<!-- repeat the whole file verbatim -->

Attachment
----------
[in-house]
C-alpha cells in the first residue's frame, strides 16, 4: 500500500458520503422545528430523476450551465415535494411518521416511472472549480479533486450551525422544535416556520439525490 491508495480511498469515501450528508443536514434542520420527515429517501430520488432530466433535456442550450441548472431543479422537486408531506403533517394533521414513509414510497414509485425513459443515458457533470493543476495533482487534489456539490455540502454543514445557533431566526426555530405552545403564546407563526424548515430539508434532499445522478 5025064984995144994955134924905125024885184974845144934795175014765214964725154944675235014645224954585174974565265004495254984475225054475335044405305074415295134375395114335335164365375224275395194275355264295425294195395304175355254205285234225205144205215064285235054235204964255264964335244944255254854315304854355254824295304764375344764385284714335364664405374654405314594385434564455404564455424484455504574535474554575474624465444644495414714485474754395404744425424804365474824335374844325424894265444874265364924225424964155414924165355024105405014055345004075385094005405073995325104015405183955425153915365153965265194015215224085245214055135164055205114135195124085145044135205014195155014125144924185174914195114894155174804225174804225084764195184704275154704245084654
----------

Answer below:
[in-house]
C-alpha cells in the first residue's frame, strides 16, 4: 500500500458520503422545528430523476450551465415535494411518521416511472472549480479533486450551525422544535416556520439525490 491508495480511498469515501450528508443536514434542520420527515429517501430520488432530466433535456442550450441548472431543479422537486408531506403533517394533521414513509414510497414509485425513459443515458457533470493543476495533482487534489456539490455540502454543514445557533431566526426555530405552545403564546407563526424548515430539508434532499445522478 5025064984995144994955134924905125024885184974845144934795175014765214964725154944675235014645224954585174974565265004495254984475225054475335044405305074415295134375395114335335164365375224275395194275355264295425294195395304175355254205285234225205144205215064285235054235204964255264964335244944255254854315304854355254824295304764375344764385284714335364664405374654405314594385434564455404564455424484455504574535474554575474624465444644495414714485474754395404744425424804365474824335374844325424894265444874265364924225424964155414924165355024105405014055345004075385094005405073995325104015405183955425153915365153965265194015215224085245214055135164055205114135195124085145044135205014195155014125144924185174914195114894155174804225174804225084764195184704275154704245084654